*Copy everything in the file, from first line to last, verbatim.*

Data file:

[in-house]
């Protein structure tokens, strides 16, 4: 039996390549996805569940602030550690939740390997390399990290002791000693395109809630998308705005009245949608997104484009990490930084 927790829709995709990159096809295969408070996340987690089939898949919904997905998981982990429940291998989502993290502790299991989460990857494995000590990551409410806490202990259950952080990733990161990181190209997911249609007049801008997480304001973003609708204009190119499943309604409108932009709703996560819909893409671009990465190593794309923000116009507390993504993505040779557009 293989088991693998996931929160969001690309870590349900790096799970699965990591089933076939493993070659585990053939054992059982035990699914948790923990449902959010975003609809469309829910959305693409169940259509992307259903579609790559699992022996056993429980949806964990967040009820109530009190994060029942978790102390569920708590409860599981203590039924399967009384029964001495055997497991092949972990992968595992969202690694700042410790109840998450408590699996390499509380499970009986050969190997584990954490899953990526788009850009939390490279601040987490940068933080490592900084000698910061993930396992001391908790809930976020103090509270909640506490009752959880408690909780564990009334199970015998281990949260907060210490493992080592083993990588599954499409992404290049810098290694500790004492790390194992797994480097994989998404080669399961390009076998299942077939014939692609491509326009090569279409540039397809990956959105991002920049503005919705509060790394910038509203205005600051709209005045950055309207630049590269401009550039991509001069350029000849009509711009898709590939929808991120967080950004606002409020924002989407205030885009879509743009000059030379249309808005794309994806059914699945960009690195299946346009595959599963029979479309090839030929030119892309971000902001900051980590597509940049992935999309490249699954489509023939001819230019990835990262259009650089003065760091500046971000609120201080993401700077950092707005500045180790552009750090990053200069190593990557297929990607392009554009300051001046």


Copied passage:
[in-house]
């Protein structure tokens, strides 16, 4: 039996390549996805569940602030550690939740390997390399990290002791000693395109809630998308705005009245949608997104484009990490930084 927790829709995709990159096809295969408070996340987690089939898949919904997905998981982990429940291998989502993290502790299991989460990857494995000590990551409410806490202990259950952080990733990161990181190209997911249609007049801008997480304001973003609708204009190119499943309604409108932009709703996560819909893409671009990465190593794309923000116009507390993504993505040779557009 293989088991693998996931929160969001690309870590349900790096799970699965990591089933076939493993070659585990053939054992059982035990699914948790923990449902959010975003609809469309829910959305693409169940259509992307259903579609790559699992022996056993429980949806964990967040009820109530009190994060029942978790102390569920708590409860599981203590039924399967009384029964001495055997497991092949972990992968595992969202690694700042410790109840998450408590699996390499509380499970009986050969190997584990954490899953990526788009850009939390490279601040987490940068933080490592900084000698910061993930396992001391908790809930976020103090509270909640506490009752959880408690909780564990009334199970015998281990949260907060210490493992080592083993990588599954499409992404290049810098290694500790004492790390194992797994480097994989998404080669399961390009076998299942077939014939692609491509326009090569279409540039397809990956959105991002920049503005919705509060790394910038509203205005600051709209005045950055309207630049590269401009550039991509001069350029000849009509711009898709590939929808991120967080950004606002409020924002989407205030885009879509743009000059030379249309808005794309994806059914699945960009690195299946346009595959599963029979479309090839030929030119892309971000902001900051980590597509940049992935999309490249699954489509023939001819230019990835990262259009650089003065760091500046971000609120201080993401700077950092707005500045180790552009750090990053200069190593990557297929990607392009554009300051001046």